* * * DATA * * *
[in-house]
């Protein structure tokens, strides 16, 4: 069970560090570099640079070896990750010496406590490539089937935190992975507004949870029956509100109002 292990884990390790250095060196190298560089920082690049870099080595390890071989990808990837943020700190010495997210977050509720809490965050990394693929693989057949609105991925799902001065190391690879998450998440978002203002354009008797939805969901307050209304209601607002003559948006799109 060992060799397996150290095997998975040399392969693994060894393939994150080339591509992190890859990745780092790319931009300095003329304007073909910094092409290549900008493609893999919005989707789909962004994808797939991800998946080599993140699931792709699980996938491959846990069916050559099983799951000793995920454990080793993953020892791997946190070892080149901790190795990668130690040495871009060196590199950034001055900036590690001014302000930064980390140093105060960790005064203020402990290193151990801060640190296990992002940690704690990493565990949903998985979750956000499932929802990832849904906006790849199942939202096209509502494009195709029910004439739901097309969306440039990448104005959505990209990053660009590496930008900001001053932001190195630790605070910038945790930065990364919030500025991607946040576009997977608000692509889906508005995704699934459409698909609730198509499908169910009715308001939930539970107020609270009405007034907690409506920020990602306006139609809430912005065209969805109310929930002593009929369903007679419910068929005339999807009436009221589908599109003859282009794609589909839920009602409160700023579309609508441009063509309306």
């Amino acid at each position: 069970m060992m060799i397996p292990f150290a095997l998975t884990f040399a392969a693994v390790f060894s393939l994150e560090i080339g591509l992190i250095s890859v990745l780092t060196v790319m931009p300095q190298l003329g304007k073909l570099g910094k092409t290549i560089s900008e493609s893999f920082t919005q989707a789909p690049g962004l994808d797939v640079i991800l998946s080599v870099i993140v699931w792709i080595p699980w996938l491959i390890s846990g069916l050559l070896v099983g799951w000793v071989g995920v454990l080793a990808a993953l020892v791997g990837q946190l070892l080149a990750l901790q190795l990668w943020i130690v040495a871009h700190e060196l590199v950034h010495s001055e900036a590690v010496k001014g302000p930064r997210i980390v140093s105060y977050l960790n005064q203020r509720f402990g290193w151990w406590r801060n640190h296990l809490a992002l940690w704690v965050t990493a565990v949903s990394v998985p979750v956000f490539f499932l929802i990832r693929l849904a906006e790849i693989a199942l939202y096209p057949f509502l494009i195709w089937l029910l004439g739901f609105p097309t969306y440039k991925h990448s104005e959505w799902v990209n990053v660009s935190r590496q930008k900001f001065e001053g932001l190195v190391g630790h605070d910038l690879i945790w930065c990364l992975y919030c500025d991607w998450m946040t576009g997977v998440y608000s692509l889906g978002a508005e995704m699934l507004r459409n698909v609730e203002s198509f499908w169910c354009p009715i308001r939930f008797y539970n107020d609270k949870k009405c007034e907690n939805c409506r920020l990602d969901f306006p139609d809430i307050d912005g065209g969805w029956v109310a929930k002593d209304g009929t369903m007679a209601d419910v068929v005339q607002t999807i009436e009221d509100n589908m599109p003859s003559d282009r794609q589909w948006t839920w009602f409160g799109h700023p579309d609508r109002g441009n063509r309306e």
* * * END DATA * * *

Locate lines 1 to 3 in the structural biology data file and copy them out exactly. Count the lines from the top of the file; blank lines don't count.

[in-house]
């Protein structure tokens, strides 16, 4: 069970560090570099640079070896990750010496406590490539089937935190992975507004949870029956509100109002 292990884990390790250095060196190298560089920082690049870099080595390890071989990808990837943020700190010495997210977050509720809490965050990394693929693989057949609105991925799902001065190391690879998450998440978002203002354009008797939805969901307050209304209601607002003559948006799109 060992060799397996150290095997998975040399392969693994060894393939994150080339591509992190890859990745780092790319931009300095003329304007073909910094092409290549900008493609893999919005989707789909962004994808797939991800998946080599993140699931792709699980996938491959846990069916050559099983799951000793995920454990080793993953020892791997946190070892080149901790190795990668130690040495871009060196590199950034001055900036590690001014302000930064980390140093105060960790005064203020402990290193151990801060640190296990992002940690704690990493565990949903998985979750956000499932929802990832849904906006790849199942939202096209509502494009195709029910004439739901097309969306440039990448104005959505990209990053660009590496930008900001001053932001190195630790605070910038945790930065990364919030500025991607946040576009997977608000692509889906508005995704699934459409698909609730198509499908169910009715308001939930539970107020609270009405007034907690409506920020990602306006139609809430912005065209969805109310929930002593009929369903007679419910068929005339999807009436009221589908599109003859282009794609589909839920009602409160700023579309609508441009063509309306």
């Amino acid at each position: 069970m060992m060799i397996p292990f150290a095997l998975t884990f040399a392969a693994v390790f060894s393939l994150e560090i080339g591509l992190i250095s890859v990745l780092t060196v790319m931009p300095q190298l003329g304007k073909l570099g910094k092409t290549i560089s900008e493609s893999f920082t919005q989707a789909p690049g962004l994808d797939v640079i991800l998946s080599v870099i993140v699931w792709i080595p699980w996938l491959i390890s846990g069916l050559l070896v099983g799951w000793v071989g995920v454990l080793a990808a993953l020892v791997g990837q946190l070892l080149a990750l901790q190795l990668w943020i130690v040495a871009h700190e060196l590199v950034h010495s001055e900036a590690v010496k001014g302000p930064r997210i980390v140093s105060y977050l960790n005064q203020r509720f402990g290193w151990w406590r801060n640190h296990l809490a992002l940690w704690v965050t990493a565990v949903s990394v998985p979750v956000f490539f499932l929802i990832r693929l849904a906006e790849i693989a199942l939202y096209p057949f509502l494009i195709w089937l029910l004439g739901f609105p097309t969306y440039k991925h990448s104005e959505w799902v990209n990053v660009s935190r590496q930008k900001f001065e001053g932001l190195v190391g630790h605070d910038l690879i945790w930065c990364l992975y919030c500025d991607w998450m946040t576009g997977v998440y608000s692509l889906g978002a508005e995704m699934l507004r459409n698909v609730e203002s198509f499908w169910c354009p009715i308001r939930f008797y539970n107020d609270k949870k009405c007034e907690n939805c409506r920020l990602d969901f306006p139609d809430i307050d912005g065209g969805w029956v109310a929930k002593d209304g009929t369903m007679a209601d419910v068929v005339q607002t999807i009436e009221d509100n589908m599109p003859s003559d282009r794609q589909w948006t839920w009602f409160g799109h700023p579309d609508r109002g441009n063509r309306e």